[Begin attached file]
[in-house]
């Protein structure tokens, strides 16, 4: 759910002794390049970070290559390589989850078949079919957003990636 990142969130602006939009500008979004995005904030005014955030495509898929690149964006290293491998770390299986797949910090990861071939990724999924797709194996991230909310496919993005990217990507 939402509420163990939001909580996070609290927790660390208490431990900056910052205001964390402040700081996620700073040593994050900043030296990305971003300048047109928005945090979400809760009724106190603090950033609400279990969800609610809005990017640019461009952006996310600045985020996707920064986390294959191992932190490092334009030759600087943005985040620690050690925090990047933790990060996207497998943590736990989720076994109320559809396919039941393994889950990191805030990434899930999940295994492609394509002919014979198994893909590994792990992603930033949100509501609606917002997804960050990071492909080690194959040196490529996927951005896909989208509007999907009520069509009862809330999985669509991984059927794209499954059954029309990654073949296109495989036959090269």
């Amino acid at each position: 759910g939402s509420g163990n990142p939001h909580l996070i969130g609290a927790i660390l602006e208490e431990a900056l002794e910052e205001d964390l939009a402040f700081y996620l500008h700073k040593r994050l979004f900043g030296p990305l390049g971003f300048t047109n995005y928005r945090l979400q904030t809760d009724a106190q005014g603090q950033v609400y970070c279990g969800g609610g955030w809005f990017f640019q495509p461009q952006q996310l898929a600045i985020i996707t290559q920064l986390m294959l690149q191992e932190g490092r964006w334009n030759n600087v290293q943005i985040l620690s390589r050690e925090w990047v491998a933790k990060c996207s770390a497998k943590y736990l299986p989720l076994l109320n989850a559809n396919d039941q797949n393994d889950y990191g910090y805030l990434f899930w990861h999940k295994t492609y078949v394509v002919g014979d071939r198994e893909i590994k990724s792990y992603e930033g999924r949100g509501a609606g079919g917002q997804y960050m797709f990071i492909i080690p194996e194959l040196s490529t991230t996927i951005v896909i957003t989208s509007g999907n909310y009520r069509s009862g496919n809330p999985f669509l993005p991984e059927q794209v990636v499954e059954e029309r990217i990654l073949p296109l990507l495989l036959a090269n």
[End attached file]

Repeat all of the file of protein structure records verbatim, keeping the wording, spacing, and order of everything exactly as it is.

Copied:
[in-house]
């Protein structure tokens, strides 16, 4: 759910002794390049970070290559390589989850078949079919957003990636 990142969130602006939009500008979004995005904030005014955030495509898929690149964006290293491998770390299986797949910090990861071939990724999924797709194996991230909310496919993005990217990507 939402509420163990939001909580996070609290927790660390208490431990900056910052205001964390402040700081996620700073040593994050900043030296990305971003300048047109928005945090979400809760009724106190603090950033609400279990969800609610809005990017640019461009952006996310600045985020996707920064986390294959191992932190490092334009030759600087943005985040620690050690925090990047933790990060996207497998943590736990989720076994109320559809396919039941393994889950990191805030990434899930999940295994492609394509002919014979198994893909590994792990992603930033949100509501609606917002997804960050990071492909080690194959040196490529996927951005896909989208509007999907009520069509009862809330999985669509991984059927794209499954059954029309990654073949296109495989036959090269």
């Amino acid at each position: 759910g939402s509420g163990n990142p939001h909580l996070i969130g609290a927790i660390l602006e208490e431990a900056l002794e910052e205001d964390l939009a402040f700081y996620l500008h700073k040593r994050l979004f900043g030296p990305l390049g971003f300048t047109n995005y928005r945090l979400q904030t809760d009724a106190q005014g603090q950033v609400y970070c279990g969800g609610g955030w809005f990017f640019q495509p461009q952006q996310l898929a600045i985020i996707t290559q920064l986390m294959l690149q191992e932190g490092r964006w334009n030759n600087v290293q943005i985040l620690s390589r050690e925090w990047v491998a933790k990060c996207s770390a497998k943590y736990l299986p989720l076994l109320n989850a559809n396919d039941q797949n393994d889950y990191g910090y805030l990434f899930w990861h999940k295994t492609y078949v394509v002919g014979d071939r198994e893909i590994k990724s792990y992603e930033g999924r949100g509501a609606g079919g917002q997804y960050m797709f990071i492909i080690p194996e194959l040196s490529t991230t996927i951005v896909i957003t989208s509007g999907n909310y009520r069509s009862g496919n809330p999985f669509l993005p991984e059927q794209v990636v499954e059954e029309r990217i990654l073949p296109l990507l495989l036959a090269n």